Water chemists are strongly committed to the environment. They are objective, highly practical people with good analytical skills.

Typical Job Functions

Water chemists are concerned with analyzing and maintaining the quality and condition of water. Chemists in this field can work as bench chemists or data review chemists. They can typically be found in government, or with private sector environmental management companies.

Water chemistry is an interdisciplinary field, and water chemists can take on a variety of responsibilities. Their titles vary, often reflecting the interplay of disciplines (e.g., hydrologist, hydrogeologist, and hydrobiogeochemist). Other titles include water purification chemist, wastewater treatment plant chemist, surface water chemist, and groundwater chemist.

Water chemists often use their specific knowledge about water for applications that affect entire ecosystems.

Typical job duties of a water chemist include:

  • Ensuring that water processed at filtration plants is safe.
  • Evaluating ecosystems by collecting samples; monitoring the condition of streams, lakes, and other bodies of water over time.
  • Analyzing data to review trends and make projections.
  • Reviewing and evaluating data and making recommendations for regulations and policy.
  • Studying groundwater that has been contaminated by crude oil or gasoline leaks.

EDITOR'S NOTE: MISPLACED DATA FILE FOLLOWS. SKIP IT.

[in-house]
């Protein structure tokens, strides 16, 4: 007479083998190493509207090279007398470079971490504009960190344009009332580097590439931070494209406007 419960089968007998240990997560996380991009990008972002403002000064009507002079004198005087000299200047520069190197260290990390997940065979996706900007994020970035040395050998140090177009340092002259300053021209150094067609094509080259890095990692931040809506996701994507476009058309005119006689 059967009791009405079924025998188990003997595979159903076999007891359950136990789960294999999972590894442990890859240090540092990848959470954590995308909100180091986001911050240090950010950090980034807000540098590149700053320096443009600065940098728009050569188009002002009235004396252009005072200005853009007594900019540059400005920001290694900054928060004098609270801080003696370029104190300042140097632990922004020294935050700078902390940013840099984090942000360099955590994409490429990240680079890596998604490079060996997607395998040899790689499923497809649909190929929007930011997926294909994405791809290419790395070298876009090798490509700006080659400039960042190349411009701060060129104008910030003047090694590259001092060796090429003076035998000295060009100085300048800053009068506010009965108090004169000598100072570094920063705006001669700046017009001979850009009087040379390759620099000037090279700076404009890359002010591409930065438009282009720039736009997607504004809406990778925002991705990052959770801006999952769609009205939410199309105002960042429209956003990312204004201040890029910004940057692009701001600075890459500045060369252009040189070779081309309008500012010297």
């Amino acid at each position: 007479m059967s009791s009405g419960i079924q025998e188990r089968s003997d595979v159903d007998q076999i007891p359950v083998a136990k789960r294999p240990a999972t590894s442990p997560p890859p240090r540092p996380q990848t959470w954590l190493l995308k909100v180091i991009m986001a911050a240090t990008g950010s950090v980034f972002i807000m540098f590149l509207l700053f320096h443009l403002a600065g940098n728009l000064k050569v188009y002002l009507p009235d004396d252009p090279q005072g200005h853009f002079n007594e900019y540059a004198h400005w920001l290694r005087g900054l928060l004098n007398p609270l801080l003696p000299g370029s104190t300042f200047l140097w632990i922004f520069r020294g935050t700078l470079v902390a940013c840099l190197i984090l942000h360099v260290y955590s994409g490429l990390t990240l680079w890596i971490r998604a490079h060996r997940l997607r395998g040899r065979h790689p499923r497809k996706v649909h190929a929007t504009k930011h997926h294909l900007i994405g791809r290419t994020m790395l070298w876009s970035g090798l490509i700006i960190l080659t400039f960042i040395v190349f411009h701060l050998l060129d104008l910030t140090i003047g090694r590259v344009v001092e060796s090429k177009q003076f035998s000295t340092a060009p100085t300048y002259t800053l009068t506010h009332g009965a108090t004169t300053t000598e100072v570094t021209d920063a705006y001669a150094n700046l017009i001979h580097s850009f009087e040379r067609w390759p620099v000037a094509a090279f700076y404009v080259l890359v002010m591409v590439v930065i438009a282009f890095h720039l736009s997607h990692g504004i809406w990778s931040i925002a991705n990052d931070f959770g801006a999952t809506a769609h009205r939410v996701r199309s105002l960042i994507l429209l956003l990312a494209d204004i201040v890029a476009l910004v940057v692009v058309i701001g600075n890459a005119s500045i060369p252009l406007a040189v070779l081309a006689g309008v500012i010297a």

• Monitoring radioactive elements in groundwater and water flow in aquifers.
  • Investigating surface, watershed, and regional water contamination (research hydrologists).
  • Developing processes to remove contaminants from water (water remediation).

Most positions include fieldwork. (Caveat: industrial water chemists spend most of their time in the lab.)

Career Paths

Water chemists generally start out working in the field or at the bench. As they progress in their career, they may take on higher profile and more complex projects, or they may supervise more people.

Some positions in water chemistry or hydrology may require an advanced degree (master’s or Ph.D.). For those willing to live overseas, industrial opportunities exist in developing countries that need to build water treatment facilities.

Getting Started

Students interested in this area should take as many courses as possible in environmental policy to supplement their technical expertise and understand how the data they collect affects public policy. Also important are:

  • Familiarity with a wide range of disciplines (e.g., microbiology, geology, etc.).
  • Laboratory and hands-on experience.
  • Experience with computer modeling, data analysis, and digital mapping is desirable

Some states require hydrologists to obtain a license to practice.

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